The danger was not yet over. As German pressure continued to increase, the government began to weaken and Peshev had to make repeated efforts to prevent the deportation. The fate of the Jews of Macedonia and Thrace, which were then under Bulgarian rule, was tragic. They were sent in transports in terribly overcrowded horse wagons to the death camp at Auschwitz.

The long nightmare came to an end in September, 1944 when the Germans retreated.

I must mention that the rescue programs would never have succeeded without the support of large sections of the population. The Bulgarian people have always been a humane nation, untainted by anti-Semitism.

In the sea of tears of the holocaust, the chapter of the Jews of Bulgaria is a ray of light. This ceremony today is the payment of a debt, the fulfilment of a promise, the expression of gratitude and appreciation for Dimitar Peshev and Peopie of Bulgaria.

It is said in our Talmud: 'Anyone who saves a single soul ... it is as though he saved a whole world'. Dimitar Peshev, who saved so many individual souls, also saved many worlds and for this we thank him. Only a person who has been hunted like an animal, facing danger every day and every hour, only a person for whom no door was opened, only he can truly appreciate what it means when one person is willing to risk life on behalf of another.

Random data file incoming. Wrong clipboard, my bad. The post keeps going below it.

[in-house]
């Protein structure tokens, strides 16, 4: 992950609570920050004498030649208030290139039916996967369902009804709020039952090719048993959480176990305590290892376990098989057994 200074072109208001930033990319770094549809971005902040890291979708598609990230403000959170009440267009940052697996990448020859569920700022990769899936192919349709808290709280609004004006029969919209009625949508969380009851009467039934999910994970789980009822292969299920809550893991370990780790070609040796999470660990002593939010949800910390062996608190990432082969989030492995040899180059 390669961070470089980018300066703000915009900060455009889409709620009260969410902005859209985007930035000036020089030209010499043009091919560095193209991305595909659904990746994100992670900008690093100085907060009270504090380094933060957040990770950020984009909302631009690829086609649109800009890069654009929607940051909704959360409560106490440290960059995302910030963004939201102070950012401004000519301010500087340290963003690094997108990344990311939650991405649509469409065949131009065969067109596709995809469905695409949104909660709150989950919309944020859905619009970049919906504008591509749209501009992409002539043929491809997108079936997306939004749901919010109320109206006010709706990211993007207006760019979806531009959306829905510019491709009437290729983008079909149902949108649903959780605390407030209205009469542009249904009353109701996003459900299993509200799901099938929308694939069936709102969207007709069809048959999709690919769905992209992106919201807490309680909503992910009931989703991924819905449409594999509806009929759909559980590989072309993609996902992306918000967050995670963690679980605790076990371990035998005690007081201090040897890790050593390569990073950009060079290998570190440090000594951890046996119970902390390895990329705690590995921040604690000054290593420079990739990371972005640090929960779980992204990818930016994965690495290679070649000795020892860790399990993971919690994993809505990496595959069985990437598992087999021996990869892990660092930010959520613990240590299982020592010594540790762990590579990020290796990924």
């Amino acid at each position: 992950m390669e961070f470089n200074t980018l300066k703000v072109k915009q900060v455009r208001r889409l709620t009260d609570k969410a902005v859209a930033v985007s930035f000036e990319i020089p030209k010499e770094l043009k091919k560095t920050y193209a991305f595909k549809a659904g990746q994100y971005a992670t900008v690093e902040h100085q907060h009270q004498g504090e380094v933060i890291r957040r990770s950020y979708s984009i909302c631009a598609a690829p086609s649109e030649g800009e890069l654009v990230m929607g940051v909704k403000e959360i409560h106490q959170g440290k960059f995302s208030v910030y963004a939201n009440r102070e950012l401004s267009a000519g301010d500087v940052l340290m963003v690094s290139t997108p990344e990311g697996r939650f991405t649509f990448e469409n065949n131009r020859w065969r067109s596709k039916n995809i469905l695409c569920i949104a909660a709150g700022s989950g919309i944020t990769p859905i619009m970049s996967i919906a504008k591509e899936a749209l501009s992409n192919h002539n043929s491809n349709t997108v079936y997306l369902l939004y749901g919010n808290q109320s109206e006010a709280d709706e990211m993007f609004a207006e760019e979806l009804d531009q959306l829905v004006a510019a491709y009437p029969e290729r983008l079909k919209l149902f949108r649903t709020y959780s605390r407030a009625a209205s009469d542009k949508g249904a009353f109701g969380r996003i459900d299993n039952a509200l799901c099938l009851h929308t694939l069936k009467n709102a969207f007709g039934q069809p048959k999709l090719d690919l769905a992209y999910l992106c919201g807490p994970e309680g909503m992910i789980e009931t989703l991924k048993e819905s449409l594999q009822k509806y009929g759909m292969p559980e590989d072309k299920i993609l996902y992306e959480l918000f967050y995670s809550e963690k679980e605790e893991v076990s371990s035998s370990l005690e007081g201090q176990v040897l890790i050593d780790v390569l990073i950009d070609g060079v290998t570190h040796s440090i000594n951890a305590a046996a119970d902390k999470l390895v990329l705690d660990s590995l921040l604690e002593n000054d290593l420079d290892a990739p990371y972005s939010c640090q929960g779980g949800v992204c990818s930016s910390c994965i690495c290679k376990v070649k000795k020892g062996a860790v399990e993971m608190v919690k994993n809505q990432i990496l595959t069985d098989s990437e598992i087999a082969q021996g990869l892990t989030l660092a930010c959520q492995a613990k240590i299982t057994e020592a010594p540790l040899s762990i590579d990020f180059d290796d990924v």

Hanna Senesh, was a young Jewish woman of Hungarian origin who left Palestine to parachute into wartime Hungary to help Jews there. Shortly before she was caught and executed by the Nazis, she wrote the following poem:

   'In the fires of war, in the blaze, in the flames,
   During stormy days of bloodshed,
   I light my small torch and I search,
   Search for someone who is human.'

Dimitri Peshev was that someone.

Other speeches at the celebration:
• Yordan Sokolov (introduction)
• Ivan Kurtev
• Alexander Bozhkov (reading a message from Ivan Kostov)
• Ivan Kurtev (reading letters from Colombo and Yasharov)
• Gabriele Nissim
• Yossif Kioso
• Dario Rivolta
• Nando Dalla Chiesa
• Pierluigi Petrini
• Yordan Sokolov (conclusion)